Once again we left early – 07:30 in the case of the Three Mouseketeers and Owen and I.  The temperature had dipped to 11C! We rode the 4.6 km from the campsite to the road through dense fog. And when we reached the road we realized that the fog extended…in all directions. To cut a long and unpleasant story short, for the next four hours and about 65 km we cycled slowly through clouds of mist with about 20m visibility. We were wet and cold and spoke little, focusing on putting distance and the past day-or –so behind us.

Part Three: Warmth returns, along with a tailwind, fresh asphalt and a lovely burger + fries + root beer at the A&W in White River!

We rode past…who knows what? The only things I saw and identified were the Barrick and Lac Corona operations, followed by the Yellow Brick Road. There was a strange naive native playground / information centre at one junction. And then the temperature started rising and the fog lifted. We rode down a long gradual incline…to a young, cute signal-woman who, very sternly, ordered us to stop. Cars and trucks lined up behind us, 30 or more. Then an OPP cruiser rode down to us along the left lane. A young officer spoke to several of the drivers and then approached Owen and I. “You guys were speeding!” “Yes, that happens to us a lot” I replied. He smiled and headed for the signal-woman. They had an animated exchange, part of which I overheard: “…I work weird shifts…”: he was trying to pick her up! She blushed, and I think they would be getting together – how cute!

Eventually it was our turn to ride across the construction zone, which included a single lane across a bridge that was being rebuilt. And on the other side were tens of cars and a large crew resurfacing one of the two lanes, the one we would now ride on. Again, it felt like being sucked down or as if the whole surface had been covered by two-sided tape. At least this time our bikes and our legs did not get covered in fresh tarred grit! A short while later the tackiness went away and we were left riding across a totally fresh surface! This, and the traffic pattern continued  its ‘on-off’ pattern: several tens of cars and trucks would rush past us and then no cars would go past for 10 minutes or more. And we got a tailwind to boot! Our spirits kept improving, further helped by the knowledge that food, proper hot junk food, was just around the corner!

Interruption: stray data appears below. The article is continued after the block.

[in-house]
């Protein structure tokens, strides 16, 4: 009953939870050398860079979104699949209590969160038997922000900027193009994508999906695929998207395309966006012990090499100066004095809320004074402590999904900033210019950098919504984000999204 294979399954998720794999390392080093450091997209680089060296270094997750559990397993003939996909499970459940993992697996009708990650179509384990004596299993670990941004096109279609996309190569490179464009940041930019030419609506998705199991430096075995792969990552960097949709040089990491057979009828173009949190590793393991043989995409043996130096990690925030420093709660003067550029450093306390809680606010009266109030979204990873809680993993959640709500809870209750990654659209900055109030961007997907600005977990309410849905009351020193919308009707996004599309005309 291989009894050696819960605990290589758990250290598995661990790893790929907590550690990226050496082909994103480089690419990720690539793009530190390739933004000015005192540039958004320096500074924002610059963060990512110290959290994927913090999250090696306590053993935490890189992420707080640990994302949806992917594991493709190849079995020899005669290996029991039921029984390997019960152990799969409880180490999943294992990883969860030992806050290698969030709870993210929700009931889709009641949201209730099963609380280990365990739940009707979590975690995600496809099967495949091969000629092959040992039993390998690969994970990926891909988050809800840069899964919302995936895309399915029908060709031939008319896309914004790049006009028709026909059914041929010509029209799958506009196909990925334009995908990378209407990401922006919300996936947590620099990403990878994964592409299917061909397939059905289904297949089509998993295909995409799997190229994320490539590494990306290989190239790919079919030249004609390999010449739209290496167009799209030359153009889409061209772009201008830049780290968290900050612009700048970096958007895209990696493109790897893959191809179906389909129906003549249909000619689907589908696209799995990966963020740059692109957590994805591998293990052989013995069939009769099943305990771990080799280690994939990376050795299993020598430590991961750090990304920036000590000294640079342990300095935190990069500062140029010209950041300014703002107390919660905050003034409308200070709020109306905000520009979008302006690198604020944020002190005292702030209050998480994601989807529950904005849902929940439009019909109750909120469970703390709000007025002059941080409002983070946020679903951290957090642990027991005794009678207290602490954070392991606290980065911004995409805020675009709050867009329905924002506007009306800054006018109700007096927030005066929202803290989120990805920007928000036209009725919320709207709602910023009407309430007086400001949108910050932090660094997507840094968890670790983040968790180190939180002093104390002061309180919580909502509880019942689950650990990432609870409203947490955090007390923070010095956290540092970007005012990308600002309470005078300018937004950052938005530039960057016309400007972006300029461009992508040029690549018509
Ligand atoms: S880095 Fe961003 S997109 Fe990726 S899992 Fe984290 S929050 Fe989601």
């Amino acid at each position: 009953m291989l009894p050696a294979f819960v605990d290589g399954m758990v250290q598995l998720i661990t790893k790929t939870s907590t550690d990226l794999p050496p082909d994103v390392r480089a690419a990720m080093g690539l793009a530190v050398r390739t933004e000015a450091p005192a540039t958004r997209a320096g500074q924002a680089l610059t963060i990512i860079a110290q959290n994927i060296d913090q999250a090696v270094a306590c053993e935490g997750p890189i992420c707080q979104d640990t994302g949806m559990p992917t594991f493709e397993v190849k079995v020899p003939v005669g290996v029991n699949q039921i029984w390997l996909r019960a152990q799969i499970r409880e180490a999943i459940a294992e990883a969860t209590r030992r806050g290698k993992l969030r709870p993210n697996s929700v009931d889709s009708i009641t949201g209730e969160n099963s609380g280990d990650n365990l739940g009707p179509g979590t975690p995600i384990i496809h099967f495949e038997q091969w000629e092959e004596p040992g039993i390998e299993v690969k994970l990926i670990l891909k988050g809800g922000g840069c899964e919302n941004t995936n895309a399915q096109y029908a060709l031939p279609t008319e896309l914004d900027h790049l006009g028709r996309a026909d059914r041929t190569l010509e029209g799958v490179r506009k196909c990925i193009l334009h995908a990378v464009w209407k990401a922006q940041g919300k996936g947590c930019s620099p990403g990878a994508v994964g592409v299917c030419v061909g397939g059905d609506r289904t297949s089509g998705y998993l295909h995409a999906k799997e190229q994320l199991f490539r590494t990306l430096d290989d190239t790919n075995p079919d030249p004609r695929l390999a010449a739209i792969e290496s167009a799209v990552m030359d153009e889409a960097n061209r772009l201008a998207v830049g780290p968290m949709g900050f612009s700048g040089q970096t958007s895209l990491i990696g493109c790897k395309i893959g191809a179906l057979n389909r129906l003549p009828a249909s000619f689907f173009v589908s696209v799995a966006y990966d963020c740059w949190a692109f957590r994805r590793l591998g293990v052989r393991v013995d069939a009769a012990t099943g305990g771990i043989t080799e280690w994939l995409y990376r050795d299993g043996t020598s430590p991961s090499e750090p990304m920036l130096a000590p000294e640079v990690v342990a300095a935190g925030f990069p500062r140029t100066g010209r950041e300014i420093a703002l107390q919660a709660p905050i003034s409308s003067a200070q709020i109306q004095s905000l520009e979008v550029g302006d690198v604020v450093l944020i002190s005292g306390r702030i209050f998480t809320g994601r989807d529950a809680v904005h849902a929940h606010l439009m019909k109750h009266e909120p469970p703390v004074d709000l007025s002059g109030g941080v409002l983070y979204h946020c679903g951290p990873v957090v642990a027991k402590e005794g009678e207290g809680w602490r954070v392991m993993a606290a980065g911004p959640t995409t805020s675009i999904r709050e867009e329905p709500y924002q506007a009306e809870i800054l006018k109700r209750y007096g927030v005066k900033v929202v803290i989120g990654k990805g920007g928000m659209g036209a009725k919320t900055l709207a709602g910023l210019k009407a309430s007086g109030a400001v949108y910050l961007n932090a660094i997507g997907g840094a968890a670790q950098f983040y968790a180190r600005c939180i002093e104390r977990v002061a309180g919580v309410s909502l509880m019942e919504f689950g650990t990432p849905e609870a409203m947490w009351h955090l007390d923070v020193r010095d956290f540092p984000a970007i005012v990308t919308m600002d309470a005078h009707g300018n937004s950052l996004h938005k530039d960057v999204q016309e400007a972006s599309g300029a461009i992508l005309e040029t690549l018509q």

We each wolfed down a lovely burger + fries + root beer at the A&W in White River. From there to the Obatanga Provincial Park was a quick dash. A one-and-a-half km gravel road took us to our site. A ten minute walk took me to the showers. Then back to the truck to spread out my tent and sleeping gear, hopefully to dry. Then blogging. Dinner. More blogging. Sleep.

“Fueled by Equator Coffee!”

imageAnimal rivalry in the ‘wild kingdom’ of an RV trailer and tent camp…
imageBefore the storm…
imageStunning vistas of Lake Superior — at every turn!
imageClimbing into a rapidly-moving fog bank…let the misery begin!
imageHad we known what the next 20 hours would be like…!

Calm before the —- came down upon us!

Categories: Day to Day
  1. July 23, 2011 at 7:54 pm

    Stunning pix. Love you!